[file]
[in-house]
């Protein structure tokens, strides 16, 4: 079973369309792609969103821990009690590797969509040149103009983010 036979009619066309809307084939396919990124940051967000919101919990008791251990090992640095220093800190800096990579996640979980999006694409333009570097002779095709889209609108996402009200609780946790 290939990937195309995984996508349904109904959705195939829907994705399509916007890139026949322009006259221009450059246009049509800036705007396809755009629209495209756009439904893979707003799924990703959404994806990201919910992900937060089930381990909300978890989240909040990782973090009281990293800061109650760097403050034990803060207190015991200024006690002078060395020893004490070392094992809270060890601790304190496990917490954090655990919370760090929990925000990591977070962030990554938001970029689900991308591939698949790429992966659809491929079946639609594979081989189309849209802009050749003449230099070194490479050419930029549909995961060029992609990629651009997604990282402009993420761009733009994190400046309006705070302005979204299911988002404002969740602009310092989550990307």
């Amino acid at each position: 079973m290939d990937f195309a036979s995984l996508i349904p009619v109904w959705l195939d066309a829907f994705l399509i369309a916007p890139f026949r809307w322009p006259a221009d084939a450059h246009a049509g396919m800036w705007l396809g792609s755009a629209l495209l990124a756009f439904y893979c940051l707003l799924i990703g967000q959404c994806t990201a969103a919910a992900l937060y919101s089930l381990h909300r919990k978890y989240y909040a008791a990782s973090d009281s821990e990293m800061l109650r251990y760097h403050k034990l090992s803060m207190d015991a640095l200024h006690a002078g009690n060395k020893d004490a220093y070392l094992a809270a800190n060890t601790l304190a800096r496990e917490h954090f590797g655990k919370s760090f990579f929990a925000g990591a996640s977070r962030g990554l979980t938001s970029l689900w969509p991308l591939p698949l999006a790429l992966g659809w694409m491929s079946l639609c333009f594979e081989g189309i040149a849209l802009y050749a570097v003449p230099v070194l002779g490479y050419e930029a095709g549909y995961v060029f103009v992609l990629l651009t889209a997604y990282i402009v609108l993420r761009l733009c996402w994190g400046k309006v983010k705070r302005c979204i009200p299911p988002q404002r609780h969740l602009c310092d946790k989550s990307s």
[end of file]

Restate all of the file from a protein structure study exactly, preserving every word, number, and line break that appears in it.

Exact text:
[in-house]
């Protein structure tokens, strides 16, 4: 079973369309792609969103821990009690590797969509040149103009983010 036979009619066309809307084939396919990124940051967000919101919990008791251990090992640095220093800190800096990579996640979980999006694409333009570097002779095709889209609108996402009200609780946790 290939990937195309995984996508349904109904959705195939829907994705399509916007890139026949322009006259221009450059246009049509800036705007396809755009629209495209756009439904893979707003799924990703959404994806990201919910992900937060089930381990909300978890989240909040990782973090009281990293800061109650760097403050034990803060207190015991200024006690002078060395020893004490070392094992809270060890601790304190496990917490954090655990919370760090929990925000990591977070962030990554938001970029689900991308591939698949790429992966659809491929079946639609594979081989189309849209802009050749003449230099070194490479050419930029549909995961060029992609990629651009997604990282402009993420761009733009994190400046309006705070302005979204299911988002404002969740602009310092989550990307």
């Amino acid at each position: 079973m290939d990937f195309a036979s995984l996508i349904p009619v109904w959705l195939d066309a829907f994705l399509i369309a916007p890139f026949r809307w322009p006259a221009d084939a450059h246009a049509g396919m800036w705007l396809g792609s755009a629209l495209l990124a756009f439904y893979c940051l707003l799924i990703g967000q959404c994806t990201a969103a919910a992900l937060y919101s089930l381990h909300r919990k978890y989240y909040a008791a990782s973090d009281s821990e990293m800061l109650r251990y760097h403050k034990l090992s803060m207190d015991a640095l200024h006690a002078g009690n060395k020893d004490a220093y070392l094992a809270a800190n060890t601790l304190a800096r496990e917490h954090f590797g655990k919370s760090f990579f929990a925000g990591a996640s977070r962030g990554l979980t938001s970029l689900w969509p991308l591939p698949l999006a790429l992966g659809w694409m491929s079946l639609c333009f594979e081989g189309i040149a849209l802009y050749a570097v003449p230099v070194l002779g490479y050419e930029a095709g549909y995961v060029f103009v992609l990629l651009t889209a997604y990282i402009v609108l993420r761009l733009c996402w994190g400046k309006v983010k705070r302005c979204i009200p299911p988002q404002r609780h969740l602009c310092d946790k989550s990307s």